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Once the snow's created and shaped, it still has to be made race-ready. By February, the course is a layer cake of winter storms, with alternating slices of heavy, wet snow and drier, lighter powder. To ensure that the snow is consistent several feet down—that a racer running first won't experience one kind of surface, while one coming thirty runs later experiences another, after a day's warmer temperatures have melted off that top layer, say—one of the key parts of the process is tilling the snow: a snowcat runs over the course with its tiller, "tracking open" (or breaking open) the hill's snow, exposing the deeper layers, watering the tracks, and ploughing them back together.

The snowmaking process took about 20 days in total, Galbraith says. That gave them just five days before the first downhill training runs to do on-course testing.

(Many other downhill courses in the world prepare their hills with a different process: water injection, which involves forcing water one or two feet below the snow's surface. The process ensures that the course will hold up for racer after racer, rain or shine, something especially important to an event where everything from television contracts to tourism dollars might be riding on the event. But it also ensures the course will become a virtual ice rink—every bit as slippery and as dangerous as you might expect. In a sport that relies on getting an edge into the snow for a fast, clean line, having pure ice beneath the ski makes the whole endeavor look much different. As Vail's own Lindsey Vonn said years ago, "it's not ski racing anymore." So Beaver Creek hasn't injected courses in years. Instead, it's all about the watering-and-ploughing process.)

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In the days leading up to the race, workers "slipping" the course—short for sideslipping, or skimming down the course on the sides of their skis, pushing snow out of the way—keep new snowfall off the track. When there's snowfall, like there was this week ahead of the downhill, the cats come back in, too.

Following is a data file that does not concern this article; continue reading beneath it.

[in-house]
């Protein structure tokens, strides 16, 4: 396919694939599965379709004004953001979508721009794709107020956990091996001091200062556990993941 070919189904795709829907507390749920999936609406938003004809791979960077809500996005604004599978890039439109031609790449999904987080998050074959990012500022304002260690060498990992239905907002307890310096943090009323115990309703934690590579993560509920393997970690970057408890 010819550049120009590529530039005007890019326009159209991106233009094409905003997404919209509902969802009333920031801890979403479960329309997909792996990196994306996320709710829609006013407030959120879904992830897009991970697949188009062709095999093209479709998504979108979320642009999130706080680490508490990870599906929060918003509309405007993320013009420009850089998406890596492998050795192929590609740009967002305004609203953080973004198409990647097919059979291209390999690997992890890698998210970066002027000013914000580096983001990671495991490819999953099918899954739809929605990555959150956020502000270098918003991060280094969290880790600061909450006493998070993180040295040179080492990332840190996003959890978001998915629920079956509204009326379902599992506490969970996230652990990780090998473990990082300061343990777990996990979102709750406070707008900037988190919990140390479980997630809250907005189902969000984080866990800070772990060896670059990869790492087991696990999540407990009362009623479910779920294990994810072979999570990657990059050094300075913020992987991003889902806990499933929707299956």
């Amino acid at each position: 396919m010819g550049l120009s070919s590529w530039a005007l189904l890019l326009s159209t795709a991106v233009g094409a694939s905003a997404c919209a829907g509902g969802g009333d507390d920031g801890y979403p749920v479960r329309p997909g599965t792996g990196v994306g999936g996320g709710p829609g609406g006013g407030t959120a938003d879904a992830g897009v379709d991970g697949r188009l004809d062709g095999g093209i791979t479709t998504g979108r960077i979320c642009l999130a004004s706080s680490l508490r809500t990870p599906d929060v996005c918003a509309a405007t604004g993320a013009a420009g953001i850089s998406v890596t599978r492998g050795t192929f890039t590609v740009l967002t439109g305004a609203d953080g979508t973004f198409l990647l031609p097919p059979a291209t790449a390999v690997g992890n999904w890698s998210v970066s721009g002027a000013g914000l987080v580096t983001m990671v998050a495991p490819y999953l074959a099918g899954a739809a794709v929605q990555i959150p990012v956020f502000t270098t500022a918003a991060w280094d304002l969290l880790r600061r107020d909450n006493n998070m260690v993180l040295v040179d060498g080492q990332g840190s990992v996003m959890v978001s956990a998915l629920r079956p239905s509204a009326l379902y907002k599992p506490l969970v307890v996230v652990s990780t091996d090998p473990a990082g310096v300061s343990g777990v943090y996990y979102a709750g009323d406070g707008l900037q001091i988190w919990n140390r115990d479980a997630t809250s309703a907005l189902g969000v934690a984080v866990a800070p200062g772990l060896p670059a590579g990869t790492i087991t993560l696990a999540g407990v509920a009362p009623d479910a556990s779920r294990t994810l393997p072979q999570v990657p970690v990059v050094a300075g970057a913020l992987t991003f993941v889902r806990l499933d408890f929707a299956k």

Galbraith ticks off the staff required for World Championships: 55 race crew members, 23 race patrollers, 12 support staffers that take care of the spec fence, about 15 winch cat drivers, not to mention 400 volunteers that help with shoveling, raking, and transporting protection equipment. "And there are a few teams that help us slip," she adds.

The goal? "We want that course to provide the same opportunity for the first racer as the last racer," she says. "It doesn't matter where you start—we have snow that's going to hold up not only through the day, but through the entire span of the event, whether it snows or is 45 degrees out or not."

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Out of today's 37 racers, the winner, Tina Maze, went down the hill 21st, and no one was surprised. Course prep is less an art than it is a science.


Freelance journalist Amanda Ruggeri, a former ski racer, writes for publications including the BBC, The Globe and Mail, and The New York Times. After nearly five years of living (and skiing) in Italy, she now lives in Brooklyn, where she has learned that when it snows, her new neighbors do not share her enthusiasm.